The Seattle income tax is on gross income.

  220. 220

    By Hugh Dominic @ 219:

    The Seattle income tax is on gross income.

    Nope, that’s just another of their frivolous arguments. It’s based a definition of “total income” which refers to line 22 of 1040, which above that line has business income, which is net income. Not to mention capital gains and losses, which are also not based on gross income, and rental income, which is not based on gross, etc.

    See the top of page 6 of this link, and any 1040 return.

    http://sawant.seattle.gov/wp-content/uploads/2017/06/Ordinance-6-9-17v2.pdf

    But a tax on gross income would really kill individual retailers, particularly if they were single, due to the low margins retailers generally generate.

    BTW, they also appear to not tax at all people who file as head of household or qualified widower. Apparently they didn’t really spend much time looking at tax returns.

  221. 221
    ronp says:

    RE: ess @ 215 – No doubt a mortgage can really help in forcing savings, but they have to live in their house for a significant period of time, transaction costs are high too. Many rural and exurban areas don’t appreciate much as well. So the people who are really motivated to invest monthly in stock index funds and hold them for a long period should do just fine compared to home buyers. Those people are few and far between, and the reason we have social security and other similar policies is because people are not so smart about saving for retirement.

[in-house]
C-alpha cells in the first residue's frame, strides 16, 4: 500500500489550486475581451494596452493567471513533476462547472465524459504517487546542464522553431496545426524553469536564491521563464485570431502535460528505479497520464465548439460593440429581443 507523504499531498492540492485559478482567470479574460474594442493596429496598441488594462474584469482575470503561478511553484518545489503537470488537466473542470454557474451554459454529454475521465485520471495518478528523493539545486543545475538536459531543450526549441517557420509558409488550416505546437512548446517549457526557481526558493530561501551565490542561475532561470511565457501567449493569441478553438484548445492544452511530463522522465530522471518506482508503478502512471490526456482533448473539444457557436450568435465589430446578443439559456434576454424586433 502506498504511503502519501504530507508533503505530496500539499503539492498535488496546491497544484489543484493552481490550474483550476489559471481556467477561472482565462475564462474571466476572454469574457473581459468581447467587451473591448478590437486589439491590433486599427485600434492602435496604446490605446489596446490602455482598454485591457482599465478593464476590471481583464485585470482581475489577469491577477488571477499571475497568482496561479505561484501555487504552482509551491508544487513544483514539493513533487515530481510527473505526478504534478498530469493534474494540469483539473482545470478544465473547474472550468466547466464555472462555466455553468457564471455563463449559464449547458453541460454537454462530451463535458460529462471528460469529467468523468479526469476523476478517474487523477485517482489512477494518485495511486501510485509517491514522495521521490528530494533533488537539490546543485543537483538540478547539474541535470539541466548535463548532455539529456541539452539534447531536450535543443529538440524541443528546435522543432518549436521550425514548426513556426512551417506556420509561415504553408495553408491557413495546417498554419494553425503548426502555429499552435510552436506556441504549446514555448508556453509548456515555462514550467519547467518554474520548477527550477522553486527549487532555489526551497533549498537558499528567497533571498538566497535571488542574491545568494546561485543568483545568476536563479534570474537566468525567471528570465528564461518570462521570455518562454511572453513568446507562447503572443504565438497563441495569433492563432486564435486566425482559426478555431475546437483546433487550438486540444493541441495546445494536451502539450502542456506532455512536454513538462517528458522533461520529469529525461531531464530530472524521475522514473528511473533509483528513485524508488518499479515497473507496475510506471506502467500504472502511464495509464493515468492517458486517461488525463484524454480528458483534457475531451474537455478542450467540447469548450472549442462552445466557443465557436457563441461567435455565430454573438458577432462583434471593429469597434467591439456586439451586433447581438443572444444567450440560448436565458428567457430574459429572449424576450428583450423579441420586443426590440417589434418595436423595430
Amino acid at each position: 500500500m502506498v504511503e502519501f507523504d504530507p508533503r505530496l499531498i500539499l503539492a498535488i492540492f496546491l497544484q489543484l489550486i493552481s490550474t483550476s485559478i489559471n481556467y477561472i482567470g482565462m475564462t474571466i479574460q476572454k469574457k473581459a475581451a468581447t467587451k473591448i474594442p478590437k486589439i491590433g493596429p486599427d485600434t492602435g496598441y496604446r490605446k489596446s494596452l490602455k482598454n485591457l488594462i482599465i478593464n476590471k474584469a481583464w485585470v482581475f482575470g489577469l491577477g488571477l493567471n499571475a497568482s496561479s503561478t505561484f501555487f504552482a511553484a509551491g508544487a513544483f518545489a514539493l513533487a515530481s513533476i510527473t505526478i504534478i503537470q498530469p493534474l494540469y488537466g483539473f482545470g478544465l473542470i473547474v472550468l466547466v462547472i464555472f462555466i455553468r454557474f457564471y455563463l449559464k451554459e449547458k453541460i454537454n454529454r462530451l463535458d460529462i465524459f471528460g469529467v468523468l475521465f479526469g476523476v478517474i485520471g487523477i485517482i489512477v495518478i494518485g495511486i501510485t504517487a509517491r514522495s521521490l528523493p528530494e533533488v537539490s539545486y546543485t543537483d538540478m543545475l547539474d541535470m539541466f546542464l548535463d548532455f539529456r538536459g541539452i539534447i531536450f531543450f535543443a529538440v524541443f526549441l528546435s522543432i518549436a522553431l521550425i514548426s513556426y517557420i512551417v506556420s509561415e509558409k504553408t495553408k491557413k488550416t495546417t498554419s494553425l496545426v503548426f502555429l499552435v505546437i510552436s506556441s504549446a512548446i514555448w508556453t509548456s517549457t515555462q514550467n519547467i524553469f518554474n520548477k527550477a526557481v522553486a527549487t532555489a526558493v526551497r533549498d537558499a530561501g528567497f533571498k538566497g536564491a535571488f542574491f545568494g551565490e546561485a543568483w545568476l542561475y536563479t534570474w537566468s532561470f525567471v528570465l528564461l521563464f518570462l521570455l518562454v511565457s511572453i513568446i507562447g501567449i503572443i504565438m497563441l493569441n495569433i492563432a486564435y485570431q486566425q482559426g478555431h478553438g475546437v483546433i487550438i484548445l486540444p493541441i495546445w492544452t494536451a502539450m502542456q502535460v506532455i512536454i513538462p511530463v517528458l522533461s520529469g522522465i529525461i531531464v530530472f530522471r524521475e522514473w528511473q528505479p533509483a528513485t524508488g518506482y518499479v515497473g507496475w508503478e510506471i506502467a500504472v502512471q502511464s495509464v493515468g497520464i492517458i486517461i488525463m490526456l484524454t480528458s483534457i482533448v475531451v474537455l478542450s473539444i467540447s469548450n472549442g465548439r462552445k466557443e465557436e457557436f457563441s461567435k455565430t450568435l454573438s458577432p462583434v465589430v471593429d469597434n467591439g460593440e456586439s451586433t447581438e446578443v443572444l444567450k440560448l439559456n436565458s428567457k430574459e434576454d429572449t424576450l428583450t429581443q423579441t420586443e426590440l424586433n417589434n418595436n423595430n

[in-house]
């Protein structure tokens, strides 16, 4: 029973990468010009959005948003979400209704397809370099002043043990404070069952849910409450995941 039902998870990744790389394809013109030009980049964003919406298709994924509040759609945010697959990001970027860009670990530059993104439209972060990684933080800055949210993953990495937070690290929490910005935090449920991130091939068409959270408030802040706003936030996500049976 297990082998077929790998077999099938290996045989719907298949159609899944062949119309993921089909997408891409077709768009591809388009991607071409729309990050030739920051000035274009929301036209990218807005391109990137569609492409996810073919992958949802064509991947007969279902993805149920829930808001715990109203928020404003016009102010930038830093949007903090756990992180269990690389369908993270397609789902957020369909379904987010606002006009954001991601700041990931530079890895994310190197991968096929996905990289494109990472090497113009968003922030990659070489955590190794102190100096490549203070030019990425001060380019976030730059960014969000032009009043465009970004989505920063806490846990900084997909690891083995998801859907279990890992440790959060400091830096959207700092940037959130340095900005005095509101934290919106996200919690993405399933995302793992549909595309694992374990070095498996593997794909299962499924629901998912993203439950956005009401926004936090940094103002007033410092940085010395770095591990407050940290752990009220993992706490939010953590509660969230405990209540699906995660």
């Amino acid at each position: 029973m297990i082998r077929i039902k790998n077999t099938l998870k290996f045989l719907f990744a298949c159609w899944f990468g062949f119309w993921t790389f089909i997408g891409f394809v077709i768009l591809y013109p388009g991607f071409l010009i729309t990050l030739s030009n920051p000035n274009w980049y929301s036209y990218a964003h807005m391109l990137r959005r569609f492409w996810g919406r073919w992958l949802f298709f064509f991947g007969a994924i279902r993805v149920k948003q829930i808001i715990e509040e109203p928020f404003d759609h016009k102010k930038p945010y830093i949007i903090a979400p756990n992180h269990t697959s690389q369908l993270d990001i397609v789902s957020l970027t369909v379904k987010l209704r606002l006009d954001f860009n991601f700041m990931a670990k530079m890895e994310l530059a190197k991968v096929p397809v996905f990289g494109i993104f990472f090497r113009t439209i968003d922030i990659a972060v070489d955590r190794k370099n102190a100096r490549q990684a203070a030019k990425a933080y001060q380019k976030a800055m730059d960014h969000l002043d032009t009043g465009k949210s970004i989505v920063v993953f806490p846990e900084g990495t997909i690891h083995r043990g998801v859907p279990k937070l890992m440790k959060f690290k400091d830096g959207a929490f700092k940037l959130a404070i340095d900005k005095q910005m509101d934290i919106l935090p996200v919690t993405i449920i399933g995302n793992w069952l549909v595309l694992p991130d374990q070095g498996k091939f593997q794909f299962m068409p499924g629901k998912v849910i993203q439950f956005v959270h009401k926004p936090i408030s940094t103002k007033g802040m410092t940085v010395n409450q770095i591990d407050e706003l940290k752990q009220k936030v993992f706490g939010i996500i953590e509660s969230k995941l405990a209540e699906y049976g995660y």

222. 222

    RE: ronp @ 221 – I would also add that current tax law encourages people to encumber their homes–which is counter-productive to saving for retirement. That’s particularly true of allowing deduction of interest on a HELOC of up to $100,000.

    Here’s an interesting article from 2011 which discusses the history of deducting interest, including the Tax Reform Act of 1986 limiting the MID to $1,000,000 of qualified debt.

    https://www.deseretnews.com/article/700200108/Eliminating-the-mother-of-all-tax-deductions.html